I just know that, oddly, my aunt and uncle showed up on Davy Crocket night (not on Sunday afternoon, like usual) and talked all through the show with my grandma while my mom and dad were out. The next morning Mom was still gone which was terrifying, but Dad said I had a baby brother and she was with him. Grandma helped me make paper chains to decorate Mommy's hospital room, since she would be there for almost a week (the norm back in February 1955).
This memory came to me out of the blue on Saturday. There are so many memories I could have chosen, but that one seemed so sweet, so innocent. I just sat with my coffee cup and thought about that and the ensuing 60-plus years. I wanted to go back to the beginning; to remembering the announcement that I had a baby brother. That memory still held a lifetime of possibilities.
My little brother's lifetime ended last Friday, January 22, a month and a day before his 61st birthday.
So many families have cancer stories to tell. They each include emotional shock and physical horror. They all include courage and perseverance. Many end in a reprieve and a joyful appreciation of a battle won.
Some end in grief.
The cancer story in our family ended in grief. The details aren't important but people are curious so the cursory outline is this: My brother was diagnosed in late 2010. He had surgery in January 2011 and a round of "just in case" chemo, since they were pretty sure the surgery "got it all". All tests were normal until out of the blue on a routine exam in late 2014 he was told the cancer was back...and bad. He underwent aggressive and absolutely horrific chemo regimens to no avail. In June he elected to withdraw from treatment. He hoped to make it through the holidays. He did. And then through his daughter's birthday, then his wife's in early January.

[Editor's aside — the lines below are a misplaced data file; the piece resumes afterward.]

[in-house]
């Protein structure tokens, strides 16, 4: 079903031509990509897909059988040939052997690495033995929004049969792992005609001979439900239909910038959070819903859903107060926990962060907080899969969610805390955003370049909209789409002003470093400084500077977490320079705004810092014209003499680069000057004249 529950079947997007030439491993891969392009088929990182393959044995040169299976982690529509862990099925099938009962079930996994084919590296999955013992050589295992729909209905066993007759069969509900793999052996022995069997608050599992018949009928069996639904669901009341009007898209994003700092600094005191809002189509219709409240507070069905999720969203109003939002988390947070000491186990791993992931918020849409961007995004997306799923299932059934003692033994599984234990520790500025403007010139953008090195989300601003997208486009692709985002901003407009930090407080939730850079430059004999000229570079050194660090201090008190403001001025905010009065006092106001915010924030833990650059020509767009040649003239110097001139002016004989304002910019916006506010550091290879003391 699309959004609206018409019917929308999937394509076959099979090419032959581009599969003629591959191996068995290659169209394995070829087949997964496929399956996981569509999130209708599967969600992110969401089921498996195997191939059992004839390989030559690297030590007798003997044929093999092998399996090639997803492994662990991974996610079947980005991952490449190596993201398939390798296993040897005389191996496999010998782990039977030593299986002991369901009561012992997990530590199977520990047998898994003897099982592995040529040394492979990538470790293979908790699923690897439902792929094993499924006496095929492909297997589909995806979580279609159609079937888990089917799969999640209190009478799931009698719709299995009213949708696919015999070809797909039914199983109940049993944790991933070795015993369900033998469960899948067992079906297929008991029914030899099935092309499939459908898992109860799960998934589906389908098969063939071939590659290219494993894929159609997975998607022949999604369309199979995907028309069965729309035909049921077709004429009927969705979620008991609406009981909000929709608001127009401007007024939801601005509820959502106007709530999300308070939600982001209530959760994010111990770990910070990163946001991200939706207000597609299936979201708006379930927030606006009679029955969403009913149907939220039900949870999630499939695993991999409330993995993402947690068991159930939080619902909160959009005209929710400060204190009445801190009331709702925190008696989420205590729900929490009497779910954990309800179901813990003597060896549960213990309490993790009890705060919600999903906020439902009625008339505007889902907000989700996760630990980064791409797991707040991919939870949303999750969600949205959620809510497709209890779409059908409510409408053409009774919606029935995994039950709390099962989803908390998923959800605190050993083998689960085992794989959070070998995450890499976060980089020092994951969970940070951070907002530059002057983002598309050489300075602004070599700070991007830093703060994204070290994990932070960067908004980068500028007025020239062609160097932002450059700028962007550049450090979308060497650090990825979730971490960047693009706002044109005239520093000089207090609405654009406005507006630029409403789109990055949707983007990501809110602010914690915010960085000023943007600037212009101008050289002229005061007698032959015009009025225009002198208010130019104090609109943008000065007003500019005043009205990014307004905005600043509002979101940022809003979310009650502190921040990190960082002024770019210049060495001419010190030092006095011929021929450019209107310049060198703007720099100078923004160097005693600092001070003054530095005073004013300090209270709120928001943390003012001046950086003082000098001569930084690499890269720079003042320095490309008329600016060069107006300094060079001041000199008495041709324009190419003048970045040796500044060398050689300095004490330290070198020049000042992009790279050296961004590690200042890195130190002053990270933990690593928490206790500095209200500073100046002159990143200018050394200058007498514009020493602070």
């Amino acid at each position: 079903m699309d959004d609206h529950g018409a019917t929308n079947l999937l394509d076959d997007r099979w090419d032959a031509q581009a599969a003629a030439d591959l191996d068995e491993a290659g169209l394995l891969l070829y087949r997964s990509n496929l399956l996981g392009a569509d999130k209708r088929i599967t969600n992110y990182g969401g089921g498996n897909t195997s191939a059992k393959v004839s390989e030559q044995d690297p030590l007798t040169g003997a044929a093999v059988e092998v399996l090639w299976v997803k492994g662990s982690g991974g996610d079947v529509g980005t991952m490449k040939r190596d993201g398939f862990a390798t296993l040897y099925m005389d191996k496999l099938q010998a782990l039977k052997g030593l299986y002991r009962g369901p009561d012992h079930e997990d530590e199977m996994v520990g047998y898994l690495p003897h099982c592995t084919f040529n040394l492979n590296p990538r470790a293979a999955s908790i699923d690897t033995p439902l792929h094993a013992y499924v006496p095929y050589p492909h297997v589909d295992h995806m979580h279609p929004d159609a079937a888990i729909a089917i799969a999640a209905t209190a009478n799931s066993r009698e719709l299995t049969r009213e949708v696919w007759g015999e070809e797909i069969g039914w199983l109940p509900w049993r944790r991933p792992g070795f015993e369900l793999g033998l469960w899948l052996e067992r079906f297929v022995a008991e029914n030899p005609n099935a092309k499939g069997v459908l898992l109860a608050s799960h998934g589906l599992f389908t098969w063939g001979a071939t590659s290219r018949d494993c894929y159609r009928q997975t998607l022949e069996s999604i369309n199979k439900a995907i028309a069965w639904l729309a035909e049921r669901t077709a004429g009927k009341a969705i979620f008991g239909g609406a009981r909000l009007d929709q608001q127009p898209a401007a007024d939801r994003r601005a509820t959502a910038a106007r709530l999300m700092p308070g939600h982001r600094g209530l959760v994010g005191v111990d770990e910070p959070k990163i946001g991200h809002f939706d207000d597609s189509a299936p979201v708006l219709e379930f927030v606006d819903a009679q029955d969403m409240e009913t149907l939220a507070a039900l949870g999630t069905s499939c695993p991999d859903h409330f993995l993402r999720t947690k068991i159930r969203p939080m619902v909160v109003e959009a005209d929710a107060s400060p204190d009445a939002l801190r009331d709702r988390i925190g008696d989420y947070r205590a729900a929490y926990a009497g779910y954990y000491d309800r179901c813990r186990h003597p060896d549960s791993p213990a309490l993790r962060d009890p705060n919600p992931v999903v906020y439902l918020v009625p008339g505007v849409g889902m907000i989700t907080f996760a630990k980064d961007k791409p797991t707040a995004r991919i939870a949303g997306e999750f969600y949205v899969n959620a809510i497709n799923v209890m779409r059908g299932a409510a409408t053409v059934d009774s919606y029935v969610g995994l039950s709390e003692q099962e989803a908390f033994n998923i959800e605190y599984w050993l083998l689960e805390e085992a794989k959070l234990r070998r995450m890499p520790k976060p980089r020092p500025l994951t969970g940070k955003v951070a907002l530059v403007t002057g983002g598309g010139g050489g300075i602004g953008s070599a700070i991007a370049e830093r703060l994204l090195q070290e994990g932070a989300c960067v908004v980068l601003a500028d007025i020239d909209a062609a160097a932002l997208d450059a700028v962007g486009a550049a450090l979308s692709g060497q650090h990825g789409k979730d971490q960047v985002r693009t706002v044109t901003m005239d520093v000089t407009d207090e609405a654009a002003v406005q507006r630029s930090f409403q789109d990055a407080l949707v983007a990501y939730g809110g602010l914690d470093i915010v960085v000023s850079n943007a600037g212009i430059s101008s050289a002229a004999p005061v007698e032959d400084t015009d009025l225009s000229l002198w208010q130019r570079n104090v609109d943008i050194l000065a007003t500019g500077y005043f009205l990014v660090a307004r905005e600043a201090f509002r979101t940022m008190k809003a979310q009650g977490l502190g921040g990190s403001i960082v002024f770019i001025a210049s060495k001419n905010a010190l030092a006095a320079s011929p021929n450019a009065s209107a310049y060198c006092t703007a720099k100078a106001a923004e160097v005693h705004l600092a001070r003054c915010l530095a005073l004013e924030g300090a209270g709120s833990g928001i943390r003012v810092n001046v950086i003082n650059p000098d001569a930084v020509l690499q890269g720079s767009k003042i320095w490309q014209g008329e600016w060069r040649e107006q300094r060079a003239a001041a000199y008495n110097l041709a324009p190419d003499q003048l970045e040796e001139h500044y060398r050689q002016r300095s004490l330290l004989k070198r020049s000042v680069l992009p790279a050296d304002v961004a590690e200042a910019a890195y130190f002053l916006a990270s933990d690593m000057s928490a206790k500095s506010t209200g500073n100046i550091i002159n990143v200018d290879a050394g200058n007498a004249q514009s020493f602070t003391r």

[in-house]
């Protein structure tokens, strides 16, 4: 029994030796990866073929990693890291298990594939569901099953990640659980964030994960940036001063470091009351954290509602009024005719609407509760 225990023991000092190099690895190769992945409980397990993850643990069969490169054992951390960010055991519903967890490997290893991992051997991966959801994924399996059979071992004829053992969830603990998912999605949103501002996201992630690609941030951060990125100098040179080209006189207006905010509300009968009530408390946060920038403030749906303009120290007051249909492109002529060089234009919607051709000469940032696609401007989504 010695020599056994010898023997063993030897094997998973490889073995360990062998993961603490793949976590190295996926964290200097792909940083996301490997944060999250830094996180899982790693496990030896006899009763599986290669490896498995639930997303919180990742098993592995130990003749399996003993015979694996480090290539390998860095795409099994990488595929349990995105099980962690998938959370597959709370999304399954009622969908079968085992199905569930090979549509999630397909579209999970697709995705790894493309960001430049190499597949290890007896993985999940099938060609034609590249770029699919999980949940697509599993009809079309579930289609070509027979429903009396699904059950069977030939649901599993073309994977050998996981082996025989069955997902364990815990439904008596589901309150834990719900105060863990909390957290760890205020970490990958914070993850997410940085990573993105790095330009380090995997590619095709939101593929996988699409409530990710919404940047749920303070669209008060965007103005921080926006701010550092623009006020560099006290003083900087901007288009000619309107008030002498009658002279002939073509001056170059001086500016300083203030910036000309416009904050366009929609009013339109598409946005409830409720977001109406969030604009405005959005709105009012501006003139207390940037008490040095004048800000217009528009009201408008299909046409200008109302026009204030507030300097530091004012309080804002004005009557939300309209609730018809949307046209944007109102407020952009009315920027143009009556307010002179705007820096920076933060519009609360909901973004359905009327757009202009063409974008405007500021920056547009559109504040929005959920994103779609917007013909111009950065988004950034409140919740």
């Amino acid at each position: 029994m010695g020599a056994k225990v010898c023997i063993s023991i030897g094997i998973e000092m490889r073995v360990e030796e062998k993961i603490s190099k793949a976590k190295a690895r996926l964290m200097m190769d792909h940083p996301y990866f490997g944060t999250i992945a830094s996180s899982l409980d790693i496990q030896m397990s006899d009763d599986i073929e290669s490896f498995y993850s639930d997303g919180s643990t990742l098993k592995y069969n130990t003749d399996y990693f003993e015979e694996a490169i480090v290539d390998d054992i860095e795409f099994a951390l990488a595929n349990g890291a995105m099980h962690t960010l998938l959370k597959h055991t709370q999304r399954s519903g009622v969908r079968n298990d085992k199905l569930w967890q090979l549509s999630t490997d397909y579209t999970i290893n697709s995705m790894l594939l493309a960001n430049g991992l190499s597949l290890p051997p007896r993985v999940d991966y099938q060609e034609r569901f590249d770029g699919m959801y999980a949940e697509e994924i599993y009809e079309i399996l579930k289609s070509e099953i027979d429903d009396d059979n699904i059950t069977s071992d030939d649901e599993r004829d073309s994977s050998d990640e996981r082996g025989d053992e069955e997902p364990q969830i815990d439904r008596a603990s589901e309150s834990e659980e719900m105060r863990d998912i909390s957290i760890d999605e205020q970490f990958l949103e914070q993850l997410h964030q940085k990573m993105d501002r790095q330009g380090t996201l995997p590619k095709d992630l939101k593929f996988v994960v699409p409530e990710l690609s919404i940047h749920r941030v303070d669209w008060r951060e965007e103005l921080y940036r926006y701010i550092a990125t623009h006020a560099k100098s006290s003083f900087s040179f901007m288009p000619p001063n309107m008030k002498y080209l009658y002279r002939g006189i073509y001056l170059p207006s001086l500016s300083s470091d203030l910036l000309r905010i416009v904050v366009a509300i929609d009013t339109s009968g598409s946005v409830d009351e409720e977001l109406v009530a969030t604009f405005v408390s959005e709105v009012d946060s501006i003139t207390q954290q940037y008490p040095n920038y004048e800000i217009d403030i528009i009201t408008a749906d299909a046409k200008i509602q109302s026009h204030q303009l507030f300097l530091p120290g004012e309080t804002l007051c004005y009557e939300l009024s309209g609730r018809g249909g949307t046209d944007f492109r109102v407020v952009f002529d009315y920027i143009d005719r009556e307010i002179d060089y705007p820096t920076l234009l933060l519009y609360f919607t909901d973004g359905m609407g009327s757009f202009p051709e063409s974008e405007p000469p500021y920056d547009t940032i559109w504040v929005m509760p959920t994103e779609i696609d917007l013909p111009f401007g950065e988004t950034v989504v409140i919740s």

In recent weeks the decline was precipitous; comfort and reassurances were the orders of the day, until in the wee hours of January 22, when, as my sis-in-law said when she called me: "He slipped out during the night..."
As adults we didn't live near each other. As families do, ours has scattered from one side of this huge country to the other -- he ended up in Georgia and me in Washington. Hub and I traveled to visit him and his family in late August. I am grateful for that visit even though it was hard to see him looking and behaving so differently than how he'd always been. But that was just the disease, not his spirit.
Now I think about the brother I always knew: a big-hearted, fun-loving, family-loving guy. I see the twinkle in his eyes, hear his big laugh, feel the welcoming hug, and note the tenderness of a man who also shed a tear when his heart was filled with pride -- I saw this on his daughter's wedding day. He didn't want this disease; he didn't want to be restricted from living large; he certainly didn't want to leave his family behind: wife, children, grandchildren.
Yet, I hope he found healing and peace in his final journey. If near-death experiences are to be believed, it seems there's a place of enormous love out there waiting for us. What I know for certain is that those left behind hold a place of enormous love in our hearts.
As for me, I just wish I could reach out and pinch him....this time he'd laugh, I'm sure of it.
As least that's the view from here...
|My brother was a stained glass hobbyist. The last piece he created, as a gift for me of a|
quintessential Northwest scene, is something I'll treasure forever. Isn't it beautiful?